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Arm debate short final 2010

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  • 1. BMA ARM debate“Market forces are good for the NHS” The case against Dr Clive Peedell Consultant Clinical Oncologist James Cook University Hospital BMA Council/BMA Political Board
  • 2. Before the NHS• NHS Pre 1948 – market system. Fragmented care. (see Geoffrey Rivett nhshistory.net) “People did not trouble GPs without good cause. Most had to pay for the doctor and the medicines.” “Pain and discomfort were accepted as part of life to be endured with stoicism”
  • 3. Purpose of the NHS• Central part of the Welfare State (Beveridge/Bevan)• To sweep away the failed “market” of voluntary sector, private and municipal hospitals, through nationalisation• Pooling of risks. Everyone covered - “Universality” by a “Single payer” system• Based on importance of healthy society, social solidarity and social contract between doctors and patients• “A unique example of the collectivist provision of healthcare in a market society” (Rudolph Klein)
  • 4. Political consensus for financing the NHS• All 3 political parties signed up to a single payer publicly funded system• Major evidence to support this: Guillebaud report 1951, The Commons Expenditure Committee report 1973, Wanless review 2001• £267 billion underspend 1972-1998 – “The surprise may be that the gap in many measured outcomes is not bigger, given the size of the cumulative spending gap”• No wonder that the NHS had problems!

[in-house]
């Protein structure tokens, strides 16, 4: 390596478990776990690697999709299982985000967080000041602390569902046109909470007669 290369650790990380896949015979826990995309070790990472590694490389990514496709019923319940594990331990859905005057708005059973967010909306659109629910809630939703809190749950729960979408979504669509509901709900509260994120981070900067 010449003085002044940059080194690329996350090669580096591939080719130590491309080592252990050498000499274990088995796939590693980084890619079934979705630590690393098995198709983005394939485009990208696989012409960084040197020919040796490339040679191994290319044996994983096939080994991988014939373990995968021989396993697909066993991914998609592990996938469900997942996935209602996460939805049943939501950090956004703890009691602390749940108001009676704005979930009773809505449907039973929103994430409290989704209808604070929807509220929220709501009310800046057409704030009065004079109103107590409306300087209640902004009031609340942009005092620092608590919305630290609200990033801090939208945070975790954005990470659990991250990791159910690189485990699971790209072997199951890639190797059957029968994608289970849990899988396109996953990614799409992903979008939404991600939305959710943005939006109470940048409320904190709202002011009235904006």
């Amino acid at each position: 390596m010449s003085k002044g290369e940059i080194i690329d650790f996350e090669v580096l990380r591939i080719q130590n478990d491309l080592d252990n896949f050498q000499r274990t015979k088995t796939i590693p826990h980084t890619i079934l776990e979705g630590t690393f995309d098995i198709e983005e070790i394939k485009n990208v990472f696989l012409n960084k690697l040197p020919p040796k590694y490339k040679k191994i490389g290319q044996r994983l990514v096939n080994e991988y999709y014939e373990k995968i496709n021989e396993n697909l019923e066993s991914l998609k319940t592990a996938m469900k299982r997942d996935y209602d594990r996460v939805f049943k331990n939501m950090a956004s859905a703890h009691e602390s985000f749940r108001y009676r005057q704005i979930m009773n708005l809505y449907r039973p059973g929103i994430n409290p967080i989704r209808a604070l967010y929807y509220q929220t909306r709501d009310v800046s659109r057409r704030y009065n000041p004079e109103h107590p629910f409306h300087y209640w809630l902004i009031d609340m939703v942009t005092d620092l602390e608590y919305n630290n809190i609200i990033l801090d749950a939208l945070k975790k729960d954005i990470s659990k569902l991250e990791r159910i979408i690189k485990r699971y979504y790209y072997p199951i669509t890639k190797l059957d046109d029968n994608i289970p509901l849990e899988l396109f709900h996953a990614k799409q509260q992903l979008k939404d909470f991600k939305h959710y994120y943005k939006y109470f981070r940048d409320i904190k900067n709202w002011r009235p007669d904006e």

• 5. Political consensus in England for market based policies• All 3 main parties support the use of market based policies in the provision of healthcare• Greater efficiency and innovation• Less meddling by Government• Increased responsiveness to patients
  • 6. What are the English NHS market policies?• Purchaser-Provider split between primary (PCTs) and secondary care (FTs)• “Commissioning” of care by PCTs, GPs and private sector• Patient Choice to promote competition (Choose and Book, Extended Choice Network)• Pleurality of providers (FTs, Private companies, “Third sector”)• Payment by Results (PbR) using a tariff system (e.g HRG4)• Patient held budgets
  • 7. Why oppose market based policies?
  • 8. Market Failure in healthcare - Theory• Market failure in healthcare is a well recognised problem in theory and practice (Arrow, Brown)• 1. Patients are not well enough informed to make choices (“Information Asymmetry”) 2. Healthcare is difficult to commodify. Contracts are complex. 3. Risk of supplier induced demand 4. Excess capacity is needed for market choice to work i.e a plurality of providers 5. Exit is very difficult ie Hospital closures are a political hot potato 6. Expensive to enter market – e.g ISTCs 7. Insurance systems will give the cheapest and best coverage to the well, and the most expensive and least coverage to the sick 8. Doctors control access to the healthcare market. Professionalism is a problem 9. Markets provide for wants rather than needs. 10. Price signals dont work. 11. Need for specialty clusters and high volume workload 12. First duty of investor owned firms is to their shareholders, not patients – “cream skimming”